The Same Mechanism That Protects Brain-cells Also Regulates Sleep

Here’s another very good reason for you to get your sleep schedule in order.

While it is already established that chronic sleep loss increases the risk of Alzheimer’s, it turns out, sleep and the ways that the brain protects its cells from degeneration, have a profound connection too. The same mechanism that protects your brain from degenerative illnesses like Alzheimer’s and Parkinson’s may also be responsible for regulating your sleep, says new research from the Perelman School of Medicine at the University of Pennsylvania.

Canva - Pug Sleeping Beside Woman on Bed

And here’s why this research is so significant.

A Signalling Pathway That Controls Abnormal Protein Build-up

This is the first time that scientists have been able to tie sleep with the protein removal mechanism of the brain, concluding that one of the important functions of sleep may be to reduce cellular-stress caused in the brain by wakefulness.

When you sleep, the brain steps up the removal of potentially harmful proteins – proteins similar to the ones that clutter the brain in diseases like Alzheimer’s and Parkinson’s. More specifically, researchers discovered that a signaling pathway known as PERK, that the brain uses to prevent the accumulation of abnormal protein in brain cells is also used for sleep.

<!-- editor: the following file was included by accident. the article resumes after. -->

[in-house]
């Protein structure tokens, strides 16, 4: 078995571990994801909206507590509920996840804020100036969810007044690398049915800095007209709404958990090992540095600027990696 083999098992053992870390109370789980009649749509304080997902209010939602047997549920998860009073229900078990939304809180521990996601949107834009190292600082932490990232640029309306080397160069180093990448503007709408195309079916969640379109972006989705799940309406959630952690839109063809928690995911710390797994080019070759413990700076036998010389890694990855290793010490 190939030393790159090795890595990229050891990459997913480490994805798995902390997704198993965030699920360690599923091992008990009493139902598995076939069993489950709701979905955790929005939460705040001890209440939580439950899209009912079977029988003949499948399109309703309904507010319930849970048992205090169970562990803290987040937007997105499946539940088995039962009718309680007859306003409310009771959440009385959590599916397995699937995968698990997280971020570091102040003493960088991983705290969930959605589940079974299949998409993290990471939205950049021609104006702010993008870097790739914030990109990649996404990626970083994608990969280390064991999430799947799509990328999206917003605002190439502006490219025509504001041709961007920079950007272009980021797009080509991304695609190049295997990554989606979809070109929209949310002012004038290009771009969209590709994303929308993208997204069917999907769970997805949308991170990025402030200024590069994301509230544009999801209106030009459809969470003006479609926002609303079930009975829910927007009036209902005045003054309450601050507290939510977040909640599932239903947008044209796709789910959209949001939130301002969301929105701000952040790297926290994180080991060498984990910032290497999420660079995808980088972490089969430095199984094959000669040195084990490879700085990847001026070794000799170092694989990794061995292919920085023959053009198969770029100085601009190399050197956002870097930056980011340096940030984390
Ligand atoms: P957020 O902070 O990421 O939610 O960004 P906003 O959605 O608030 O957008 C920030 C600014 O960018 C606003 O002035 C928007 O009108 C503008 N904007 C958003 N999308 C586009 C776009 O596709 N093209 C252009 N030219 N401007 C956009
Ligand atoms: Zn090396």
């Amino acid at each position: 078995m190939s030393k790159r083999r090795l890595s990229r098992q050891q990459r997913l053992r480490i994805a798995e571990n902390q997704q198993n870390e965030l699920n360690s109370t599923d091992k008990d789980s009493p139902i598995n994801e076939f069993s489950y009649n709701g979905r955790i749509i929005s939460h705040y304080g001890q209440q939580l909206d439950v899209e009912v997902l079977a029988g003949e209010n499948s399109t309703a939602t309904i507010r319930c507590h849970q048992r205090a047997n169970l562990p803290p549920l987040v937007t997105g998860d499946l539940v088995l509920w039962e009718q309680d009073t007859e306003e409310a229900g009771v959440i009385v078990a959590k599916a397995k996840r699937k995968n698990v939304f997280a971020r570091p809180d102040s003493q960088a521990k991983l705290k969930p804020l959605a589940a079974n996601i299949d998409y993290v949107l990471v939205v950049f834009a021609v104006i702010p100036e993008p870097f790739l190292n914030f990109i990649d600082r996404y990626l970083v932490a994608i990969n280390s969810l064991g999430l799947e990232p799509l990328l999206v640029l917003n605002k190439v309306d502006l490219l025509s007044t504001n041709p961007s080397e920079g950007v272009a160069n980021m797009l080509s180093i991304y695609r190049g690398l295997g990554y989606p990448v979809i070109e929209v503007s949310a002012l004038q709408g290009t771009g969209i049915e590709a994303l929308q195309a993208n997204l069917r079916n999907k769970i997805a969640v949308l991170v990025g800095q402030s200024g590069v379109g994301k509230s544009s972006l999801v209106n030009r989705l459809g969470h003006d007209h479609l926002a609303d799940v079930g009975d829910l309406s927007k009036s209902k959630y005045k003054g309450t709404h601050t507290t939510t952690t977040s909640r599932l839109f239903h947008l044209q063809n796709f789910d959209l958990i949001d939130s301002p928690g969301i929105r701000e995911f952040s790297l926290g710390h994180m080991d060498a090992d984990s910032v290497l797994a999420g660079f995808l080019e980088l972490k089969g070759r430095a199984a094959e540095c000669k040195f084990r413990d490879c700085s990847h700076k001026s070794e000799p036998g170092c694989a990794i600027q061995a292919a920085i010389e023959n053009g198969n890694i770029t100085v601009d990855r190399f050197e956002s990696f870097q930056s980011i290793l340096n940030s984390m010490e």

Canva - Woman Sleeping

Ashwagandha – Beneficial For Sleep and Brain Cells

This connection between sleep and brain-cell protection also brings the herb Ashwagandha to mind – it is known for both these benefits.

Aswhagandha or somnifera (Latin for ‘sleep-inducing’) is known to help you sleep better. It has also been shown to increase levels of key antioxidant enzymes, clear protein plaques, increase dopamine levels, and reconstruct nerve networks and synapses. It prevents, repairs, and heals brain cell damage and helps improve muscle control, movement, balance, and memory – all of which are beneficial for Parkinson’s and Alzheimer’s patients. Whether it does this using the PERK signaling pathway is of course, unknown.

In the meantime, you can do your bit in helping your brain reduce cellular-stress, by making sure you get the right amount of z’s.


  1. Sarah Ly, Daniel A. Lee, Ewa Strus, David A. Prober, Nirinjini Naidoo. Evolutionarily Conserved Regulation of Sleep by the Protein Translational Regulator PERKCurrent Biology, 2020; DOI: 10.1016/j.cub.2020.02.030